Like what you've read?

On Line Opinion is the only Australian site where you get all sides of the story. We don't
charge, but we need your support. Here�s how you can help.

  • Advertise

    We have a monthly audience of 70,000 and advertising packages from $200 a month.

  • Volunteer

    We always need commissioning editors and sub-editors.

  • Contribute

    Got something to say? Submit an essay.

 The National Forum   Donate   Your Account   On Line Opinion   Forum   Blogs   Polling   About   
On Line Opinion logo ON LINE OPINION - Australia's e-journal of social and political debate


On Line Opinion is a not-for-profit publication and relies on the generosity of its sponsors, editors and contributors. If you would like to help, contact us.


RSS 2.0

Bracks won - Gunditjmara yet to score

By Graham Ring - posted Wednesday, 20 December 2006

A few weeks ago Victorians went to the polls with the extravagant promises of the major parties ringing in their ears. With the state awash in GST revenue there was something in the pork-barrel for almost everyone.

Unless you are an Indigenous Victorian, of course. If that's your situation then you missed out. Again.

“There are no votes in blackfellas” is an old adage from Northern Territory electoral politics but it applies equally across the country.


Received wisdom is that Indigenous Australians have no realistic alternative to preferencing the ALP ahead of the more conservative parties. This being the case, there was no need for Labor to duchess the Koorie community.

There was certainly no mileage in making promises which might have alienated the cockies in the rural seats that the ALP picked up at the 2002 election. This is not to say that the Bracks Government has failed Indigenous Victorians entirely.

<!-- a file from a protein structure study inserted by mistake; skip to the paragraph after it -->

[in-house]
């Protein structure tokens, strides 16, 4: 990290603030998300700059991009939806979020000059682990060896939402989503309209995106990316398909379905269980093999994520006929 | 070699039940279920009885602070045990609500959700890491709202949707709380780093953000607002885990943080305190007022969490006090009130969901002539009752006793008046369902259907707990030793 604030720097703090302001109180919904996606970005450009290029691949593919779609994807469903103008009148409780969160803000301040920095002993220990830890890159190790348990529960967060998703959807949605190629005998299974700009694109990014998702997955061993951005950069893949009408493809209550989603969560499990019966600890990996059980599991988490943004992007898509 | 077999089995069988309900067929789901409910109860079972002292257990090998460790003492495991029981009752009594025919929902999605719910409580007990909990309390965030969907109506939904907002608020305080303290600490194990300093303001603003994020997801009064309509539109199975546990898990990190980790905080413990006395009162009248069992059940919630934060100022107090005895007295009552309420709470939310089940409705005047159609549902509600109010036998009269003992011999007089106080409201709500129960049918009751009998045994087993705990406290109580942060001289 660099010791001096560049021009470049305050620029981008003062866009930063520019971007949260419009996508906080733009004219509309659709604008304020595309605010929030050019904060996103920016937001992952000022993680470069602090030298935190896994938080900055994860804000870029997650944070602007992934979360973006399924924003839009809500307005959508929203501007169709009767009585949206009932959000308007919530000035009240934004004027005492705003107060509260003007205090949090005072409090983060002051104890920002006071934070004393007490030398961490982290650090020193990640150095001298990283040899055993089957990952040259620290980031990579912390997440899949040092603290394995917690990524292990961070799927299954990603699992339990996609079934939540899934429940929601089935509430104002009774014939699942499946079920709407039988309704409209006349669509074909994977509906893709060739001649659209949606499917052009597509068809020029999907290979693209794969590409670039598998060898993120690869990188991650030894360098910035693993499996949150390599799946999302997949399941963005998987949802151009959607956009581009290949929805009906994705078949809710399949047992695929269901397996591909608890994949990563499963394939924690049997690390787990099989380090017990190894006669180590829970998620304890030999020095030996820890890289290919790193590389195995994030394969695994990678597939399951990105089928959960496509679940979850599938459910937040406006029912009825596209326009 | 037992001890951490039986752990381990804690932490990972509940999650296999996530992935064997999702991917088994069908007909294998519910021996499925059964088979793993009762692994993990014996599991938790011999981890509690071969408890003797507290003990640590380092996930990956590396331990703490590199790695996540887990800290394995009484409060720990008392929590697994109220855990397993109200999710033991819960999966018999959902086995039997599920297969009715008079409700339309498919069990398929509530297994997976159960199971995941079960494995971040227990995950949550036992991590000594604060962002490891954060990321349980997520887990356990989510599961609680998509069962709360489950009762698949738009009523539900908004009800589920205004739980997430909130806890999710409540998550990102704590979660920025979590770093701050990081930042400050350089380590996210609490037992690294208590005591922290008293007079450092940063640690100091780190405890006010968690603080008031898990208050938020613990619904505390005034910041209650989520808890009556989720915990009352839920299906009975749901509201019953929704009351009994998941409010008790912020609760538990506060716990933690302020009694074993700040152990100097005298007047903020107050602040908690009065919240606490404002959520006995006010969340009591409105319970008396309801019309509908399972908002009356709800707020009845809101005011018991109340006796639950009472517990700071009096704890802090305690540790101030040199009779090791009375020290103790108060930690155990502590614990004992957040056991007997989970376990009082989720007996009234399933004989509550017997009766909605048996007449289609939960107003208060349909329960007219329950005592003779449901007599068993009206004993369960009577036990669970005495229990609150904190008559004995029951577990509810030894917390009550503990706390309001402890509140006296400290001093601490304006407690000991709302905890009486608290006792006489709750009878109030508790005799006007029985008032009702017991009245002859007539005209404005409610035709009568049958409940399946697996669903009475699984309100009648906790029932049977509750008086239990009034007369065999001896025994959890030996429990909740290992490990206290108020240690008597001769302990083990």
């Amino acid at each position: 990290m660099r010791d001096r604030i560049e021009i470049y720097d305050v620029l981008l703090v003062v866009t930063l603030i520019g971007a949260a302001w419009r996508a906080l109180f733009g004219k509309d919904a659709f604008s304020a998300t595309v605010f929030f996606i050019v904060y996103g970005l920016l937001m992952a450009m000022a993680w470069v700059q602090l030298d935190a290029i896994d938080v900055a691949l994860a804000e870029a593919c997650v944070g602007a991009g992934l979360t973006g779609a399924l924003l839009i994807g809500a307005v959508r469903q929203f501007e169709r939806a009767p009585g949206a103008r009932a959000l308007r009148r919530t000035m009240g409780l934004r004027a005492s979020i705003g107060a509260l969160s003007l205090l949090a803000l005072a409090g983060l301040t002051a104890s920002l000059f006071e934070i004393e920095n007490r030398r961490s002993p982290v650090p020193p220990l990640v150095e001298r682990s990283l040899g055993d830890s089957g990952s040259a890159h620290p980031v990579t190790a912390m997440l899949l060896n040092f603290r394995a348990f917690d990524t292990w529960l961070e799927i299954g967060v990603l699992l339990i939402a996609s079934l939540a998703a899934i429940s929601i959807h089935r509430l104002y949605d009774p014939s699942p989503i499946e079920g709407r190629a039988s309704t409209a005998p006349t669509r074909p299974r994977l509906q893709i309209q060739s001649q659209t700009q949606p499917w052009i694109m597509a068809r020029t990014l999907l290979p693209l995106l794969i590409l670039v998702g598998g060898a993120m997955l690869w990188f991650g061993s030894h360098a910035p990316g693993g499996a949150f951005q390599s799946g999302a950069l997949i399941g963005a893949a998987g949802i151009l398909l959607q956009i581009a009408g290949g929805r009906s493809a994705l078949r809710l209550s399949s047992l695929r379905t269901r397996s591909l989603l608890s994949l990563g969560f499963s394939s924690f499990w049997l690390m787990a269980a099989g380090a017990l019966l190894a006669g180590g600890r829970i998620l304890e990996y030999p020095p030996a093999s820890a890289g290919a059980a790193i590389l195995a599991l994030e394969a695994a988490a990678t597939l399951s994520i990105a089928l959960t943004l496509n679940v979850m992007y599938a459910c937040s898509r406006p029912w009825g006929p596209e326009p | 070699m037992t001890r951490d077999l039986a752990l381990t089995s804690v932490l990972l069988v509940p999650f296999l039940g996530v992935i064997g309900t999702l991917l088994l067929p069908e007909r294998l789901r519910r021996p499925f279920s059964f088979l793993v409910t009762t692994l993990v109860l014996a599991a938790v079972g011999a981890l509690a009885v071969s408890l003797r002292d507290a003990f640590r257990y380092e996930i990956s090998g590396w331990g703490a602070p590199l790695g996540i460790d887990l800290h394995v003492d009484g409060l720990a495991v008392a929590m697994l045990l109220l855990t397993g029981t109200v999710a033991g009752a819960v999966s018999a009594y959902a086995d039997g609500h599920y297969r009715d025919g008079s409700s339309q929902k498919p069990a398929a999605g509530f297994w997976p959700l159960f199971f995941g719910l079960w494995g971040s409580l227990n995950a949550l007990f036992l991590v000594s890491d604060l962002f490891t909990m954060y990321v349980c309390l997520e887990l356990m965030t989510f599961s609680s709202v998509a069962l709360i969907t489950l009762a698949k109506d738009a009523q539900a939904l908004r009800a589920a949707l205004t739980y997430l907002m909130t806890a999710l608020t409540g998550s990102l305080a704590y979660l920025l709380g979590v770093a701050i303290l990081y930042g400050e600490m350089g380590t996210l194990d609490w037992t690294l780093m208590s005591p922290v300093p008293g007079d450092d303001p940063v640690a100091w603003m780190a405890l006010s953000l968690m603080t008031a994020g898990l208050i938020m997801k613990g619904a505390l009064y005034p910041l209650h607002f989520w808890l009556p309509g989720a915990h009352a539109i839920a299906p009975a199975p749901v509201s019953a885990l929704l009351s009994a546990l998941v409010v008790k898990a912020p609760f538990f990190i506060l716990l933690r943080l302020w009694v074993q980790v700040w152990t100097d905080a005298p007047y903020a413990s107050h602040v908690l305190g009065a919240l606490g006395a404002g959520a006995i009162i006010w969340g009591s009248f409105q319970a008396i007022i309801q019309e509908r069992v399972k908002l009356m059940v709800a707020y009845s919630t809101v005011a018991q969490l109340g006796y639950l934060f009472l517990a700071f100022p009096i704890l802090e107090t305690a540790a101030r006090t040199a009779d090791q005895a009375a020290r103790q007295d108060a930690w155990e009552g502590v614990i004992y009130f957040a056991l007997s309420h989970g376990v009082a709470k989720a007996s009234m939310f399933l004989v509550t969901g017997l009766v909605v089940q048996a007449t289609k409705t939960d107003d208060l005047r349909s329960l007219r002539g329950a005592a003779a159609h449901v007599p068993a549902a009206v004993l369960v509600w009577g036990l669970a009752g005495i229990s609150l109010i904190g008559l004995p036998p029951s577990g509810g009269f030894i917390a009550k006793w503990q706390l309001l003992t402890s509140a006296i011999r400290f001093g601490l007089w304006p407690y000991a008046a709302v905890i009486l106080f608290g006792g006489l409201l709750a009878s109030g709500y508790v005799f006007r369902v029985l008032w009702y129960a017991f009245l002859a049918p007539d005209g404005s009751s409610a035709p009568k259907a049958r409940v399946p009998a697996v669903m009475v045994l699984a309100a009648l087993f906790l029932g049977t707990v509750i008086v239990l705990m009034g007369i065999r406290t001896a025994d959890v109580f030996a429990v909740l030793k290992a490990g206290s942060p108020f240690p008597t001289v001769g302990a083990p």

Over the last seven years they have made some incremental gains, most notably the introduction of Koorie Courts in the criminal justice sector.

However progress across the board is so grindingly slow that it would be unacceptable in any other area of public policy. Improvements in health and education only trickle down to a community in desperate need. This lack of substantial progress is most noticeable in the vexed province of native title.

It was Bracks who despatched Queens Counsel to Canberra to help scuttle the Yorta Yorta native title claim in 2002, telegraphing the fact that there would be no easy wins for Indigenous Victoria under the new guard.

However, there has also been one notable success.


Horseshoe Bend isn't marked on most maps. But Federal Court justice Ron Merkel found his way to this little corner of Victoria's Wimmera on Tuesday, December 13, 2005 to announce the state's first determination of native title.

But more than three years had slipped by since Attorney General Rob Hulls held a celebration in the grounds of Parliament House in October 2002 to express his “very profound pride” in the achievement of the in-principle agreement.

This important symbolic recognition of traditional ownership by the state government was a critical step forward. However this deal, which involved the determination “by consent” that native title still existed on a narrow strip of land on either side of the Wimmera River was not without strings.

  1. Pages:
  2. Page 1
  3. 2
  4. All

First published in the National Indigenous Times, Issue 119, on November 30, 2006.

Discuss in our Forums

See what other readers are saying about this article!

Click here to read & post comments.

4 posts so far.

Share this:
reddit this reddit thisbookmark with Del.icio.usdigg thisseed newsvineSeed NewsvineStumbleUpon StumbleUponsubmit to propellerkwoff it

About the Author

Graham Ring is an award-winning writer and a fortnightly National Indigenous Times columnist. He is based in Alice Springs.

Other articles by this Author

All articles by Graham Ring

Creative Commons LicenseThis work is licensed under a Creative Commons License.

Photo of Graham Ring
Article Tools
Comment 4 comments
Print Printable version
Subscribe Subscribe
Email Email a friend

About Us Search Discuss Feedback Legals Privacy